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Fury at 'no public' Cromer police station

PUBLISHED: 15:20 25 September 2009 | UPDATED: 09:59 13 July 2010

Cromer's new police station.

Cromer's new police station.

Cromer's new police station will not have a front counter to deal with public inquiries, it was revealed this week.

The news has sparked anger among town councillors who are demanding a reinstatement of the service, and asking Norfolk's top policeman to justify why it was dropped from plans.

Cromer's new police station will not have a front counter to deal with public inquiries, it was revealed this week.

The news has sparked anger among town councillors who are demanding a reinstatement of the service, and asking Norfolk's top policeman to justify why it was dropped from plans.

Police however say the move comes in the light of forecast “drastic public cuts”, lack of public use and the need to make efficiencies.

Workmen are putting the finishing touches to the new station which is due to open in a few weeks' time, further up the Holt Road from the existing one.

But the public inquiry desk is being axed and a long-serving civilian clerk being made redundant, town councillors were told this week.

Councillor Keith Johnson said the downgrading was “shameful” and called for a strong letter to be sent to the chief constable outlining local concerns.

Vera Woodcock, herself a former police officer, said people were already angry about the station being moved to the outskirts of town.

Cutting the public office went against the force's stated aims to deliver an excellent service, improve people's confidence and work in partnership.

Mrs Woodcock added: “The police want to work with the community, but the people at high level seem to have forgotten it, or are too busy filling in boxes for targets and standards.”

Town councillors agreed to ask the chief constable to justify the move, reinstate it, or at least carry out their earlier pledge of providing a contact point in the town centre.

Only last year the plans for the sedum roofed eco-friendly building next to the district council office entrance, was said to include public access.

Local community policeman PC Gary Medler said officers were also surprised by the absence of a public inquiry office, and only realised it was the case when the clerk's redundancy was announced last week.

The clerks not only helped the public, but provided other services which saved time for officers.

An earlier strategy aimed to replace the Cromer and Sheringham stations with a single base at Cromer, coupled with new public contact points for the police in the town centres.

But the latest blueprint says the stations at Sheringham, North Walsham and Stalham are due to be replaced between 2010 and 2012, with Holt being retained in its existing premises.

Last week Police Federation officials, representing rank and file officers, attacked moves to cut public opening hours of those stations with inquiry desks - including Sheringham, which from next month will close on weekends and Mondays, and only operate 4½ hours on the days it is open.

Norfolk Police confirmed the new Cromer station would not have a public inquiry office, when it opened in late October or early November.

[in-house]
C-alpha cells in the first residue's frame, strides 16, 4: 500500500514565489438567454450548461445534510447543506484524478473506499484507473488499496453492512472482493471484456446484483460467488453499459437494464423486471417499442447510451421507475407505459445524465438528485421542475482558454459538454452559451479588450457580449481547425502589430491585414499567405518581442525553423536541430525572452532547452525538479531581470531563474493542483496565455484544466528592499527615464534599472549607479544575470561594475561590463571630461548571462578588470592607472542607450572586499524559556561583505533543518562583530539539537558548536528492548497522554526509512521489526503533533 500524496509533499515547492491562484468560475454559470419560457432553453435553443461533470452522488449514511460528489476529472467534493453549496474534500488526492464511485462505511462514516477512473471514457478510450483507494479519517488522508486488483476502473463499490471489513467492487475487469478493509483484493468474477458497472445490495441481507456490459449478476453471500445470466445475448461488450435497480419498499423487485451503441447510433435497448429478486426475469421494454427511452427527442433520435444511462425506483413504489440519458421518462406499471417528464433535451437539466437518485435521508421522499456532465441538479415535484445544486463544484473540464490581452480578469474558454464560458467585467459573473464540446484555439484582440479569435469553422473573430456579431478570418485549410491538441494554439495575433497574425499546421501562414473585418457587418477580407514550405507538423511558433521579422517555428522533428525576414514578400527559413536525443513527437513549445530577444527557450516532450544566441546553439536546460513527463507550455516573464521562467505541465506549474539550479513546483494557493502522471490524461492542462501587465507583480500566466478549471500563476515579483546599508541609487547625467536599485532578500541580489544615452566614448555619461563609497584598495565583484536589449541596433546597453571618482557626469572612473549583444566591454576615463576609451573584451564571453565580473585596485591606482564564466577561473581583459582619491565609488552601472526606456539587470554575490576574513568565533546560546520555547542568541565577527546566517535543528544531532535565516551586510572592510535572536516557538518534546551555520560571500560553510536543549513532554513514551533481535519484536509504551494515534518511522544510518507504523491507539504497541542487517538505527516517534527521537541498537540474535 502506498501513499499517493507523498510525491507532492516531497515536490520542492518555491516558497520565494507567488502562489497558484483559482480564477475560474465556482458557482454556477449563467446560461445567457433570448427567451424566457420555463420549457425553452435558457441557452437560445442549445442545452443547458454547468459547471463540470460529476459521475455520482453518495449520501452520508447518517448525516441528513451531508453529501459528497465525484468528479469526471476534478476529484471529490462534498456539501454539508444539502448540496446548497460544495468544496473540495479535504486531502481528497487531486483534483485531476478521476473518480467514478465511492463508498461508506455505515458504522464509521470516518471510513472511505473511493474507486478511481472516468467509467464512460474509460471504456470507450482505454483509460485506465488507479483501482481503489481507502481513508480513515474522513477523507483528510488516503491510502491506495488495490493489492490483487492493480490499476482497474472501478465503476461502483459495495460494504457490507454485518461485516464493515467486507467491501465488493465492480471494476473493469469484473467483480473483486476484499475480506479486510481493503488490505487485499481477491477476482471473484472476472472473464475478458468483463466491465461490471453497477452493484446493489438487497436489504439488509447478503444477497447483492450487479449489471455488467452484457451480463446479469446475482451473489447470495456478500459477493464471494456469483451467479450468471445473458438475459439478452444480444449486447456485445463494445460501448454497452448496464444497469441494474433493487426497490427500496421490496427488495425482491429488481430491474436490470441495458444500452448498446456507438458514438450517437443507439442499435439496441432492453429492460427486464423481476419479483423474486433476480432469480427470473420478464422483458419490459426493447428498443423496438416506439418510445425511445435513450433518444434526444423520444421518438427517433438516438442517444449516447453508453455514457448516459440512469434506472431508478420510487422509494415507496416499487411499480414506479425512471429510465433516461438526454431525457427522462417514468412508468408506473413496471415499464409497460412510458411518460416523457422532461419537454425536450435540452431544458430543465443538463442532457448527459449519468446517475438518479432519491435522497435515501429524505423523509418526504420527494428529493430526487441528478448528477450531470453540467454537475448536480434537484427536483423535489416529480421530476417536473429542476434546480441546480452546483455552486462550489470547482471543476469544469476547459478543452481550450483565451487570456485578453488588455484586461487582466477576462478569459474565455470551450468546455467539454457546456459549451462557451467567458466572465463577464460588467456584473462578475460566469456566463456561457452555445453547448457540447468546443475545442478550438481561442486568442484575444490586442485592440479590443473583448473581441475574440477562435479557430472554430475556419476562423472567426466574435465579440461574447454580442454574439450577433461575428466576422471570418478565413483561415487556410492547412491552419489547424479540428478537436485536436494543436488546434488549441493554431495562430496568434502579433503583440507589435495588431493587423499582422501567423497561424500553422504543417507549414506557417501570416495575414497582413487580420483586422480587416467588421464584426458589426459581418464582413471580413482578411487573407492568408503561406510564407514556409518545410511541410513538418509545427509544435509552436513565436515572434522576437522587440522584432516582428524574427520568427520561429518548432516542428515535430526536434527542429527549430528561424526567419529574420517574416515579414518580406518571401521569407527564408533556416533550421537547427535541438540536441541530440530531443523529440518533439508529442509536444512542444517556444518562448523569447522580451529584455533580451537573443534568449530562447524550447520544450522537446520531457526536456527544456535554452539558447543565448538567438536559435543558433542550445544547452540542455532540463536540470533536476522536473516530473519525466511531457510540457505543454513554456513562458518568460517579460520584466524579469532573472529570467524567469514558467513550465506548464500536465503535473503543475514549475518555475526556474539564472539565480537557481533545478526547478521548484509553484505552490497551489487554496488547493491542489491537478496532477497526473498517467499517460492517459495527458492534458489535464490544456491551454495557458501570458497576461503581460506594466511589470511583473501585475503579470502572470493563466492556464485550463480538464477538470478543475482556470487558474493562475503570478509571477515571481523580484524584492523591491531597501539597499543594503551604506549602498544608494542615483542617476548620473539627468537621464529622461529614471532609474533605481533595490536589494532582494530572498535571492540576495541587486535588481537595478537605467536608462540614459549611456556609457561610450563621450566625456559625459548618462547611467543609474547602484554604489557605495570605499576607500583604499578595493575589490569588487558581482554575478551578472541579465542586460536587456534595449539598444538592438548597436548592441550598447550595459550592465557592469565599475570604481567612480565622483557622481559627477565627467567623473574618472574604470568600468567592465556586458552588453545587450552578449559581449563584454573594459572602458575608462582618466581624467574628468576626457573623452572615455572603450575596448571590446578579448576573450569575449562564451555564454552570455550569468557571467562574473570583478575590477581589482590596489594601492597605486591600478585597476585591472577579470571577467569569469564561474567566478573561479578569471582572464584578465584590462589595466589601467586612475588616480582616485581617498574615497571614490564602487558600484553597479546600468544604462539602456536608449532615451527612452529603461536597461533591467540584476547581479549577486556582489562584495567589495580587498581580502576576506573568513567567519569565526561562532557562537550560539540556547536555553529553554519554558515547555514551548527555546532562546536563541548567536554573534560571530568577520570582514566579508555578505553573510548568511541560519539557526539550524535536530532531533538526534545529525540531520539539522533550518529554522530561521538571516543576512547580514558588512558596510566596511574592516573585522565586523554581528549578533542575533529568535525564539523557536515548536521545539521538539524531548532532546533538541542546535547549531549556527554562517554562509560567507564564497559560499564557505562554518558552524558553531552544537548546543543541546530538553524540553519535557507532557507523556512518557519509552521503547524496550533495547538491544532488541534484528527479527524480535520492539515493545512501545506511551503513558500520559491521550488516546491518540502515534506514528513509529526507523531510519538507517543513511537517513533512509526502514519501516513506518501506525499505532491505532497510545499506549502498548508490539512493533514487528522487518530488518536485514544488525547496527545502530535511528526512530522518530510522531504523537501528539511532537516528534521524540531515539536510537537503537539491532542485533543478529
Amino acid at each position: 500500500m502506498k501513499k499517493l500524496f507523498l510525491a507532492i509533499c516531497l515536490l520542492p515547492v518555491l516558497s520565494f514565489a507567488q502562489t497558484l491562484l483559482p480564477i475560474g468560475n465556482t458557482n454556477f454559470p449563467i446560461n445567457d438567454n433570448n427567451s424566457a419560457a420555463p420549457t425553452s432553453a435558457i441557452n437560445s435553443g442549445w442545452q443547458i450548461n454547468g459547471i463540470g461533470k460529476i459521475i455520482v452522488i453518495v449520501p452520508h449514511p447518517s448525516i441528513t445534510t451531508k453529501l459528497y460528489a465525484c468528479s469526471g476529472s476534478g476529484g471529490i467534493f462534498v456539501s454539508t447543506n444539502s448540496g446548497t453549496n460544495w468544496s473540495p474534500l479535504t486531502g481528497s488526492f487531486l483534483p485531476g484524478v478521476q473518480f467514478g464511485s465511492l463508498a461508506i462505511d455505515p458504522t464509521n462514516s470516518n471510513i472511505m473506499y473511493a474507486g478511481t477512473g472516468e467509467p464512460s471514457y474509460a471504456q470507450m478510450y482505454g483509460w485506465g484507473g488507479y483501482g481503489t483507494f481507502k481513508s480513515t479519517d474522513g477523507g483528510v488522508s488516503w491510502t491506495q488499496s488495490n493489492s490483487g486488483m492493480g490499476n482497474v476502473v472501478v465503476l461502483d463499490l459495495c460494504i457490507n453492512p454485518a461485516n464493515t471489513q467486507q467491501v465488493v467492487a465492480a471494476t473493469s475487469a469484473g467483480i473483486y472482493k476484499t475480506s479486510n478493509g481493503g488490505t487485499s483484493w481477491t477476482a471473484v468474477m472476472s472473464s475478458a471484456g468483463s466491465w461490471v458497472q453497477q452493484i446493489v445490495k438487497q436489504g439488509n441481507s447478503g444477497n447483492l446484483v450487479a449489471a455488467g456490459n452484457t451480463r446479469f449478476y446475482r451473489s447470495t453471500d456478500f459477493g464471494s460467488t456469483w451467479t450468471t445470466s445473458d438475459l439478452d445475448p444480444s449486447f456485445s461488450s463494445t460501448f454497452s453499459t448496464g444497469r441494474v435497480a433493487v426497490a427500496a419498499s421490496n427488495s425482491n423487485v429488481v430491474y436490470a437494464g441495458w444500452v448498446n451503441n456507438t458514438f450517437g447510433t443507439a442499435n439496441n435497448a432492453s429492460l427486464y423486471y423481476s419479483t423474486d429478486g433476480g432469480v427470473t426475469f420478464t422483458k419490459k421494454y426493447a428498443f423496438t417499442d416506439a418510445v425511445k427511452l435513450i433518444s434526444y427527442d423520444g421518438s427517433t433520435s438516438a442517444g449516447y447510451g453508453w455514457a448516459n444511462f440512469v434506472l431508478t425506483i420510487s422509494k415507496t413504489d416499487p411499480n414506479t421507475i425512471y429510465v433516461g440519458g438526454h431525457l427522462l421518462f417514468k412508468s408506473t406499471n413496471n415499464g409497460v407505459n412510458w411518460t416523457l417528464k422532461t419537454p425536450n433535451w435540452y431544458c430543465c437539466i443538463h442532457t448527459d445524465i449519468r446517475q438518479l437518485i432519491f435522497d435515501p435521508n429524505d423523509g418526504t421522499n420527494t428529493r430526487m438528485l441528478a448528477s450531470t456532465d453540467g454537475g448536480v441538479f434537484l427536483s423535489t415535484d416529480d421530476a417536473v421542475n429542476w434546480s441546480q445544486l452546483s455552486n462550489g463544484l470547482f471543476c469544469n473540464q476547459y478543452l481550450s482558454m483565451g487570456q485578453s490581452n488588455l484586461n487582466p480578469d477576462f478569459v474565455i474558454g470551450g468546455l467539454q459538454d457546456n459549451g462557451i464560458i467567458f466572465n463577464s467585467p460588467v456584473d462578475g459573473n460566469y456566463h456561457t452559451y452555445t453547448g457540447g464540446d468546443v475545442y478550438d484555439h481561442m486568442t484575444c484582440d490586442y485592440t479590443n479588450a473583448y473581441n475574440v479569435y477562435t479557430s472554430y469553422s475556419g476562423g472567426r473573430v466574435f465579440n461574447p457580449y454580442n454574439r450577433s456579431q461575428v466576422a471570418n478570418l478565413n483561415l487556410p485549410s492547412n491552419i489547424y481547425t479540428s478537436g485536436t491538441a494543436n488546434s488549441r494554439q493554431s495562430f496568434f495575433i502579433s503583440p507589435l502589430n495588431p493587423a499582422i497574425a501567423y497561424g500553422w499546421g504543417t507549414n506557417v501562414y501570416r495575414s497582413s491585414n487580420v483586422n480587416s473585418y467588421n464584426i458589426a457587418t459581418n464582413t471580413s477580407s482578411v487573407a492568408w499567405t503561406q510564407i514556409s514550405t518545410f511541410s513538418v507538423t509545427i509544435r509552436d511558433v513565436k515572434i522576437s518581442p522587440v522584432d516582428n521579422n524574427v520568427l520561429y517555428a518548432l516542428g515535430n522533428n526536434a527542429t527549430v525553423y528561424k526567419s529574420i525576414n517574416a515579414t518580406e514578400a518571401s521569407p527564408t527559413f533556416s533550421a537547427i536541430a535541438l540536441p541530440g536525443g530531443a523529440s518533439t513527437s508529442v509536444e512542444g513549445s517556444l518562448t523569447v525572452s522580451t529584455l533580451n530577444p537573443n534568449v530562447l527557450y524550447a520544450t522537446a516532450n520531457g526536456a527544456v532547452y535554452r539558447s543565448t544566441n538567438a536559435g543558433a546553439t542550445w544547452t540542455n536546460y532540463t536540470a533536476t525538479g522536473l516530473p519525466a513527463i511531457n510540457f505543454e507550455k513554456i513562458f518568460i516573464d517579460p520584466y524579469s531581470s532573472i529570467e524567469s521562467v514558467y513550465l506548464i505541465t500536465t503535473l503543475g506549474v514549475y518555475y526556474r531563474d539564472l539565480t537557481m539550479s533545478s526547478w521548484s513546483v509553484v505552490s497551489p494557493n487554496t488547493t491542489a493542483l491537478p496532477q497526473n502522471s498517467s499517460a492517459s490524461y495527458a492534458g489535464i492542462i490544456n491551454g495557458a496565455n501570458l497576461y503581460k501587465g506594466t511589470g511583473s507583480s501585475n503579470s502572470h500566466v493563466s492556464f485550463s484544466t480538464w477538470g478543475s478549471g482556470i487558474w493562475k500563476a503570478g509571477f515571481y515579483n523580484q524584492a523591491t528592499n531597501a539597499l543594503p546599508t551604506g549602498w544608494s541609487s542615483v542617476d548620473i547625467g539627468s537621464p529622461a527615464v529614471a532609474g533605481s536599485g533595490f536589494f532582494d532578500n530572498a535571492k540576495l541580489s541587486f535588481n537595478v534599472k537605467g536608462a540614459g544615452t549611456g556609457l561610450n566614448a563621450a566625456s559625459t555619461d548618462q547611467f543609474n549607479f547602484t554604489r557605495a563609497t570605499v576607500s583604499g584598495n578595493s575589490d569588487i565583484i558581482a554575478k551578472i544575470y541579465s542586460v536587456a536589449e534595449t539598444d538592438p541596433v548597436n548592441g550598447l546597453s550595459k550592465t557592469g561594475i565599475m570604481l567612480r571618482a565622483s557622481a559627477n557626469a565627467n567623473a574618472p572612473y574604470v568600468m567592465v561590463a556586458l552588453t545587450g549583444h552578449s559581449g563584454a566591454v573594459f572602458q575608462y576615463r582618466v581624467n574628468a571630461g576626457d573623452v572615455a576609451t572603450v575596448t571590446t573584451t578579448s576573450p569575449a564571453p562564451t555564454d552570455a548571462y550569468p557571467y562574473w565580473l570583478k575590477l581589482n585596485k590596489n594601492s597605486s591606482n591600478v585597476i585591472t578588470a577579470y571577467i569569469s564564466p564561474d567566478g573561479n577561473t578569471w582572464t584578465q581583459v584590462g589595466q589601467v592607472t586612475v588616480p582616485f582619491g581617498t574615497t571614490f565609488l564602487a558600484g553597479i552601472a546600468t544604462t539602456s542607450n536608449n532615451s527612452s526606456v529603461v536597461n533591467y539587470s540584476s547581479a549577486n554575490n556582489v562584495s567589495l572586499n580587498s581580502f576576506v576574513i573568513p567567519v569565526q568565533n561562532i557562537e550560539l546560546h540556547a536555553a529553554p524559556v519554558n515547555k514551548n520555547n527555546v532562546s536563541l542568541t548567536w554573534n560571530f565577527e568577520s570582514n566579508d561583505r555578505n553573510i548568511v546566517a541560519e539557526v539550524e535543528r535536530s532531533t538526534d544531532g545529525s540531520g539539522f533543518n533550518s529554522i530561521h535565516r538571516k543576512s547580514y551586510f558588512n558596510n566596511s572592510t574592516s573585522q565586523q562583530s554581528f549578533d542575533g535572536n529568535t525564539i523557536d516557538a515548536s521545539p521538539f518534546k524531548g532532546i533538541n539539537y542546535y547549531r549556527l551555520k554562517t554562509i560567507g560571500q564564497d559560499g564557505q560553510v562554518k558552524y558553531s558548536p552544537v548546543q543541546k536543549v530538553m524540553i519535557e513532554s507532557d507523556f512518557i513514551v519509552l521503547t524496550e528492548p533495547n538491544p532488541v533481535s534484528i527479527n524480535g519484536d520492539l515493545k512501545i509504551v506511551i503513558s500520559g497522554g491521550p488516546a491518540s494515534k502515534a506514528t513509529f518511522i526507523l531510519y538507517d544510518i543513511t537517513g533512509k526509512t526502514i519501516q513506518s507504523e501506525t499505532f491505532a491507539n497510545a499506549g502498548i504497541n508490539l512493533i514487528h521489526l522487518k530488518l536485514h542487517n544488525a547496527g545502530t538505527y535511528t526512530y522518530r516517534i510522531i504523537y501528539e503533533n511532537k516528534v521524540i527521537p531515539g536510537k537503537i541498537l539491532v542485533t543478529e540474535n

A statement went on to say they could not afford to keep offices open when no-one used them, and in the face of impending public spending cuts.

A spokesman said people preferred to use the telephone and the rationalising of counter facilities, where they were an unnecessary expense was a “sensible way forward” which had followed extensive public consultation.

Police also stressed they had a mobile police station touring the area, enabling people to contact their local officers. It is at the White Horse pub car park in East Runton from 1-3pm on September 25, the Hurn at West Runton from 1-3pm on October 5, and back at the White Horse from 3-5pm on October 24.

The non emergency contact number for the police 0845 456 4567, our website www.norfolk.police.uk

Norfolk Police's statement in full:

“Drastic public cuts are on the way and we can't afford to keep offices available when no one uses them - that doesn't make economic sense.

“Norfolk Constabulary is a 24-hours-a-day, seven-days-a-week service with officers and staff rostered to provide fast response services when needed. Where counter facilities are little-used, for instance at particular times of the day or on particular days, we are rationalising when they are available to ensure best use of our counter staff.

“This is a sensible way forward when we have limited resources that we must use to best effect. The decision has been taken after extensive consultation with the public through customer surveys and analysis of footfalls through police stations.

“We recognise that the usual style of Public Enquiry Offices at the smaller stations, where the number of visitors is small, is an unnecessary expense and what is needed is a professional and ready welcome for callers and an office or private space where they can discuss their concerns with a member of staff.”

When the Cromer station was finished, police said they would publish full details of how they could be contacted in person via police stations.

The spokesman added: “It is a fact that today most people choose to telephone. Part of our drive to continually improve our service to customers involves the initiative to make planned appointments to see people at a time and place of their choosing.”

What do you think? Write to North Norfolk News deputy editor Terry Redhead at Prospect House, Rouen Road, Norwich, NR1 1RE or e-mail terry.redhead@archant.co.uk

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